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Reuters
London
A vote to exit the European Union in next week's referendum could leave Britain's economy more than 5 percent smaller by 2019 than if it stays in the 28-nation club, the International Monetary Fund (IMF) said.
The IMF, which has previously warned that Britain and the world economy could be hit by a so-called Brexit, on Saturday provided a detailed analysis of how a 'Leave' vote would affect the world's fifth-biggest economy.
If Britain manages to forge a Norway-style relationship with the EU, its economic output will probably be around 1.5 percent smaller by 2019 than if it stays a full member, according to the IMF's 'limited' Brexit impact scenario.
Norway is not a member of the EU but it has access to its single market in return for contributing money to the bloc and accepting its freedom of movement principle and some of its other rules and regulations.
Under the Fund's 'adverse' scenario - long and unsuccessful negotiations between London and Brussels followed by Britain having to trade with the EU under World Trade Organisation rules - the economy would be 5.5 percent smaller by 2019.
"In the short run, the uncertainty generated by navigating a complicated and untested exit process could be damaging for investment, consumption, and employment in Britain," the IMF said in its report.
The Washington-based fund is one of a number of global institutions and governments to warn of the risks of a Brexit. Britain's economy slowed ahead of the vote and the Bank of England has warned an exit could tip it into recession.
Opinion polls this week suggested the 'Leave' camp was ahead of the 'Remain' side ahead of the June 23 vote. Campaigning was suspended after the murder of British lawmaker Jo Cox on Thursday.
Britain's official Vote Leave campaign criticised the IMF's latest warnings.
"The IMF's analysis is partial," it said in a statement, adding that its forecasts have been wrong in the past."The IMF underplays the value of new free trade agreements to the British economy."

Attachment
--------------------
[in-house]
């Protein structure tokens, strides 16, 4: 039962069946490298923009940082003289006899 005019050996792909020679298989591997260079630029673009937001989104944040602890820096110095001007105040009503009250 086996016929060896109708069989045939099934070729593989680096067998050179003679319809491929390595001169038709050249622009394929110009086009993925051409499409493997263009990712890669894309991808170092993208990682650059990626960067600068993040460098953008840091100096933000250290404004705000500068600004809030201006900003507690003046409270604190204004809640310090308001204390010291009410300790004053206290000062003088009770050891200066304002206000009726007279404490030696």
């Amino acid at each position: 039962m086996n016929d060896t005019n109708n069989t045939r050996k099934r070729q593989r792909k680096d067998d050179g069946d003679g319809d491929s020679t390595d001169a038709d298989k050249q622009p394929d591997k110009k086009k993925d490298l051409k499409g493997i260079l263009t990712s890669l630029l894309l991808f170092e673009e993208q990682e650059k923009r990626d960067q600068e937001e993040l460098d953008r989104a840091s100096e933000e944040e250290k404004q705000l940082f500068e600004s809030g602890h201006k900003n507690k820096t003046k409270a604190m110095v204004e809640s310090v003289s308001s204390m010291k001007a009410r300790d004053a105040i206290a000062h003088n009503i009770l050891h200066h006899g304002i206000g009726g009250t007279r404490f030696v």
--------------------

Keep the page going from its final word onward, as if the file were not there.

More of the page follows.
Supporters of Brexit argue Britain could strike better overseas trade deals on its own.
The IMF's forecasts were in a similar range to those from the Organisation for Economic Cooperation and Development and Britain's National Institute of Social and Economic Research, a leading think tank.
In its report, the IMF said an expected fall in sterling after an 'Out' vote might help exports but not by enough to offset the hit to demand and output.
It also took on another of the 'Out' campaigns arguments by saying there would be little room for cutting red tape after an exit from the EU because Britain was already lightly regulated.
A Brexit could shave between 0.2 percent to 0.5 percent from the rest of the EU's economic output in 2018, the IMF said. Ireland, the Netherlands and Belgium could be hit hardest because of their trade and financial linkages with Britain.
Meanwhile, ECB Governing Council member Ignazio Visco was quoted as saying on Saturday that central banks are ready to intervene if Britain votes to leave the European Union.
The prospect of the closely-contested vote, which will help determine Britain's future in trade and world affairs and also shape the EU, has rattled markets around the world.
"A British vote in favour of leaving the European Union is the risk that worries us the most at the moment," Ignazio Visco said in an interview with newspapers including Italian daily La Repubblica.
"We are keeping an eye on this risk day by day and all central banks, not just the European Central Bank, are ready to intervene with the conventional instruments they have: interest rates, repos, swaps," said Visco, who is also Bank of Italy governor.
Visco said the long negotiation process after an eventual 'Brexit' vote would certainly have financial consequences but it was difficult to predict how serious they would be.
Officials told Reuters last week the ECB would pledge to backstop markets in tandem with the Bank of England if Britons vote to leave.
Visco said the long negotiation process after an eventual 'Brexit' vote would certainly have financial consequences but it was difficult to predict how serious they would be.
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19/06/2016
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